This was our first time hiking to Chasm Falls. In the past we stopped by for a quick photo while driving up to the Alpine Visitor Center. The extra effort and time gave us a new appreciation for Chasm Falls as a true destination in the park, and not just a stopping point along the way.

from below Chasm Falls
Chasm Falls
looking up Chasm Falls
Chasm Falls from viewing deck (taken on previous trip)

Helpful Links:

Old Fall River Road – National Park Service site

Best Waterfall Hikes in Rocky Mountain National Park

Road Status – National Park Service site

More Dog Friendly Hikes Near Estes Park, Colorado

Rent our Cabin

We haven’t been able to rent our cabin for the past few months to comply with accommodation orders in the state of Colorado. Starting this week, we are ready to rent! If you are looking for a relaxing place to stay in Estes Park this summer, we hope you consider booking at Solitude Cabins. Also consider following Solitude Cabins on facebook. The management team does a great job at sharing pictures and promotions.

If you are looking for a great place to stay on the West side of Rocky Mountain National Park, I’m happy to share recommendations. Thanks!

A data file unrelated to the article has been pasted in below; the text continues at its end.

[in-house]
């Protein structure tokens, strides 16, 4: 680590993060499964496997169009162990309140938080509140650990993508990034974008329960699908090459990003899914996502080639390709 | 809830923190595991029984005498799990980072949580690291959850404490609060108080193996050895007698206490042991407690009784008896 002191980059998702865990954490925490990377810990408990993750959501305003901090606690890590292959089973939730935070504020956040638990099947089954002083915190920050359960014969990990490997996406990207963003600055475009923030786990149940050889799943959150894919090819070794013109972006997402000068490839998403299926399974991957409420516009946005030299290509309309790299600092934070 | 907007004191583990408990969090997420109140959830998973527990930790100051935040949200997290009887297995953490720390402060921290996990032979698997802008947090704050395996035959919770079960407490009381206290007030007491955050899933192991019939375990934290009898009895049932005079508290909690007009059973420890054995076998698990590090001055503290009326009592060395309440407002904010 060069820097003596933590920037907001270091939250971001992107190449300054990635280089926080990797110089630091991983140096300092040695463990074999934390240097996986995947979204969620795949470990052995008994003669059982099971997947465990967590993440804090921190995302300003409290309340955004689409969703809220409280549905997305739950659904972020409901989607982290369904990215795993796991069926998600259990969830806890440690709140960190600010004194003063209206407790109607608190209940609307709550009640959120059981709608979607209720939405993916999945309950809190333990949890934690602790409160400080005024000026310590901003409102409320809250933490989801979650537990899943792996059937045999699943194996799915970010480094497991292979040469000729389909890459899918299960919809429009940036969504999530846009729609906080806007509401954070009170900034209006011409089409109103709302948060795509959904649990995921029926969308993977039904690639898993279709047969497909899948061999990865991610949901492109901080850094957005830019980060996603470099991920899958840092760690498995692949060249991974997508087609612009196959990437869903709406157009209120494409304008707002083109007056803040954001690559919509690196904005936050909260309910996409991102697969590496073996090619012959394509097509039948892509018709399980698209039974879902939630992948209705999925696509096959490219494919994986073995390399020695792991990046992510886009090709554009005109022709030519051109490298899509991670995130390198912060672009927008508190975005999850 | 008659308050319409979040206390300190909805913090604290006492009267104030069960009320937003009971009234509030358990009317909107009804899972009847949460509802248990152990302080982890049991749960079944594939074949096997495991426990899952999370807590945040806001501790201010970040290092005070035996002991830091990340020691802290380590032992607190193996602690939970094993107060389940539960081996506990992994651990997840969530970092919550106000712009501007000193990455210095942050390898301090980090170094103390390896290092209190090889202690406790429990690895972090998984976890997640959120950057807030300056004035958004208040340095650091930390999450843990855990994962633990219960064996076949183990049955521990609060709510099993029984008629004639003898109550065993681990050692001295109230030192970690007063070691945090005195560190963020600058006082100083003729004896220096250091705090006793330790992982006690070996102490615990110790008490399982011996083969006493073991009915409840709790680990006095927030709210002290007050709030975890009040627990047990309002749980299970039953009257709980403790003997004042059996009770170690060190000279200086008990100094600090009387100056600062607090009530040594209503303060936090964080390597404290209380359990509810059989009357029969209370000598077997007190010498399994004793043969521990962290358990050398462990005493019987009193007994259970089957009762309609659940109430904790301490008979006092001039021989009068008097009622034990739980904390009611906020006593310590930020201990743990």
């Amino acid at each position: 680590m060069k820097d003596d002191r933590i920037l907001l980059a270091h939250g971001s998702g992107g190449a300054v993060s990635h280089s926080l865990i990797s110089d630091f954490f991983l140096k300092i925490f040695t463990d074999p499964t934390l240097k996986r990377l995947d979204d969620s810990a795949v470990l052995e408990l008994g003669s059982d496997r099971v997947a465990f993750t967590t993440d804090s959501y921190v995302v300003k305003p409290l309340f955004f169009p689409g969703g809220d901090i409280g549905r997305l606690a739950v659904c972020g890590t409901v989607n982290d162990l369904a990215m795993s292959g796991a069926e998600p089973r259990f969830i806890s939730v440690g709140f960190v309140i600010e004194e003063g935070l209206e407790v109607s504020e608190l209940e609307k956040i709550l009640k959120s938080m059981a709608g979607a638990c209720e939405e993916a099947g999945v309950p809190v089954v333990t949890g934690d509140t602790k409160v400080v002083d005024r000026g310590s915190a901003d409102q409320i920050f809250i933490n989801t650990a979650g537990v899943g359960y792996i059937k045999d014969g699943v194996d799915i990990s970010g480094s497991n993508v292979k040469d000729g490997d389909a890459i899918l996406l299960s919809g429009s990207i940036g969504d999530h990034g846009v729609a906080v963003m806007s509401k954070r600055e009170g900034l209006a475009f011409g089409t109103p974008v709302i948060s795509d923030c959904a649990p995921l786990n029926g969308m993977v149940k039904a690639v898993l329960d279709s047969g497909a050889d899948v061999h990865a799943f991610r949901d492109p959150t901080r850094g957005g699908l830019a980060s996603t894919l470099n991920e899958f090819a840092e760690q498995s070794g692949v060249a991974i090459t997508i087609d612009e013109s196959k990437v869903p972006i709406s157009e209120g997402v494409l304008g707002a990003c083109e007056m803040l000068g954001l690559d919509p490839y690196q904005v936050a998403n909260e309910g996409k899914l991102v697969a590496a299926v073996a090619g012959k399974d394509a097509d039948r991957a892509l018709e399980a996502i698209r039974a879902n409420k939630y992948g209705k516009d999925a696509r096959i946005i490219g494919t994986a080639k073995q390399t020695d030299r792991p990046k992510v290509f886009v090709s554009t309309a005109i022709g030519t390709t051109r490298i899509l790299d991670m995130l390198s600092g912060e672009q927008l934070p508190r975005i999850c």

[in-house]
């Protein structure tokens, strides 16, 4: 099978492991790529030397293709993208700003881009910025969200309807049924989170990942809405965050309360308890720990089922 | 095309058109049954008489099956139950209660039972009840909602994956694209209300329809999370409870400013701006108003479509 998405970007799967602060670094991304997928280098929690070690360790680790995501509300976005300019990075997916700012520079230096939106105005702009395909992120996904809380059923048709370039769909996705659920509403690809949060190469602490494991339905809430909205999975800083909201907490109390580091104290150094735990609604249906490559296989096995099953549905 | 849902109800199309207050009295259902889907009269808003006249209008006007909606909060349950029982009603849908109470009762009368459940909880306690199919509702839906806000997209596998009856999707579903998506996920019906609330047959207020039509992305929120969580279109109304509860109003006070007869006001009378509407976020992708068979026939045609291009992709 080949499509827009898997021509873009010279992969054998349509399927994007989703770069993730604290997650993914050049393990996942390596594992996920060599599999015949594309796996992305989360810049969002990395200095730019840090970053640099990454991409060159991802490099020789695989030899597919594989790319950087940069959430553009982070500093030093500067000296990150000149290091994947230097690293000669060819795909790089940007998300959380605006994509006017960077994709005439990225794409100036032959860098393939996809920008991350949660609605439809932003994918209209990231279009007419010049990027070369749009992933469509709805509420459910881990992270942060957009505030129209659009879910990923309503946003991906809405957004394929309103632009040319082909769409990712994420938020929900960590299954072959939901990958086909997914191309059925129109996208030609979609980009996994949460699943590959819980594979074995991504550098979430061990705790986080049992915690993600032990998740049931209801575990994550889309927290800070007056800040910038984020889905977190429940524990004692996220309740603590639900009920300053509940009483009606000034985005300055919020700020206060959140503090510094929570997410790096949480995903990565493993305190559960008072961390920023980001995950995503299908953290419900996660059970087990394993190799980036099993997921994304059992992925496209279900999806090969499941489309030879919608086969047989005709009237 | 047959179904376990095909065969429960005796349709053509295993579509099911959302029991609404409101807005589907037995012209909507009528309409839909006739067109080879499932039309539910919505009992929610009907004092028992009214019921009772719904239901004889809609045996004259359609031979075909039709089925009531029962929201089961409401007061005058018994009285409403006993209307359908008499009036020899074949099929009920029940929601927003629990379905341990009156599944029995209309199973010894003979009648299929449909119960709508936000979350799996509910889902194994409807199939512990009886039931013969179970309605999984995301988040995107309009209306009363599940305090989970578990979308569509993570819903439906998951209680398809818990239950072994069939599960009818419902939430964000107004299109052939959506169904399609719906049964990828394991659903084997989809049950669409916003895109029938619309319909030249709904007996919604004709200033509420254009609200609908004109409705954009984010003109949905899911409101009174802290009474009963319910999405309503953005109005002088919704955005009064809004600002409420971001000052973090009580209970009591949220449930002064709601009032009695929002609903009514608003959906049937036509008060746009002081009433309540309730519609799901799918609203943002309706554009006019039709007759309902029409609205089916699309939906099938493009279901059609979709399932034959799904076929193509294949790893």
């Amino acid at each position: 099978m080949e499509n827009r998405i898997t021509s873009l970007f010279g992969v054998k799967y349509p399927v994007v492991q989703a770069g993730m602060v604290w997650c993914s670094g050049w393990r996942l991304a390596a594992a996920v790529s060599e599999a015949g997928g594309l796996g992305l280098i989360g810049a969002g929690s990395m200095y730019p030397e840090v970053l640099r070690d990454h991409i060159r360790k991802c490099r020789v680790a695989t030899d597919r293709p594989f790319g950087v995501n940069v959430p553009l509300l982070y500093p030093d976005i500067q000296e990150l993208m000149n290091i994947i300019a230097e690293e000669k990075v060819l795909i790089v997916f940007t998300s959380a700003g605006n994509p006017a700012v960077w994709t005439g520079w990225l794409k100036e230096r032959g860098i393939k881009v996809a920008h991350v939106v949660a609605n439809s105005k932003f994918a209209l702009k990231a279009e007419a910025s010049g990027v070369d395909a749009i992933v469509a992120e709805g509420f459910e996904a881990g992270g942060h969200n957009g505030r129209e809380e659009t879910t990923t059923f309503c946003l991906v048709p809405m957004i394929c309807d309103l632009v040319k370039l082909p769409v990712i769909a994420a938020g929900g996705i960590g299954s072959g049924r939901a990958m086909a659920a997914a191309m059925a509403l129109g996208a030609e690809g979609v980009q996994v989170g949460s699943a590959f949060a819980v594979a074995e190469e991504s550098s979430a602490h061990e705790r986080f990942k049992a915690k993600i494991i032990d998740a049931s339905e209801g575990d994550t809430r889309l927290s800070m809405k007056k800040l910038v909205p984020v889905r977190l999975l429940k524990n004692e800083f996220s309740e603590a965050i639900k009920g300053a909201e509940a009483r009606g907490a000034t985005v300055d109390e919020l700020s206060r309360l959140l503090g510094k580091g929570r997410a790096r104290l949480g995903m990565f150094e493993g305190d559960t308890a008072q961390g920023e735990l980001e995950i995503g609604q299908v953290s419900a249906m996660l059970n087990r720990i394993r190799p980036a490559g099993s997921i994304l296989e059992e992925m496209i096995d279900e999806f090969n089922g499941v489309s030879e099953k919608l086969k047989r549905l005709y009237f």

*this post contains affiliate links.

Thank you for following along on our adventures!

A Respectful Return to Estes Park, Colorado

Memorial Day 2018

There is good news coming from Colorful Colorado this week. Rocky Mountain National Park is scheduling a phased reopening starting on May 27th. We are thrilled to start planning a trip to visit the national park and stay in our cabin in Estes Park.

One of the reasons we are eager to visit soon is to check on our cabin and make sure it’s in great shape for renters this summer. We have a few minor things to fix. Most of our vacation will be spent at our cabin. I’m looking forward to sipping coffee on our back deck and reading books by the fireplace.

We also want to do our part to support local business owners who have been hit hard by the shut down. We plan to order carry out from some of our favorite restaurants, and I’m eager to try out a few new (to us) restaurants as well. Bird & Jim is on the top of my list. We also know that Estes Park will feel different. Face coverings are required for everyone over 2-years-old in downtown Estes Park through June 10 and the number of shoppers allowed in stores will be limited.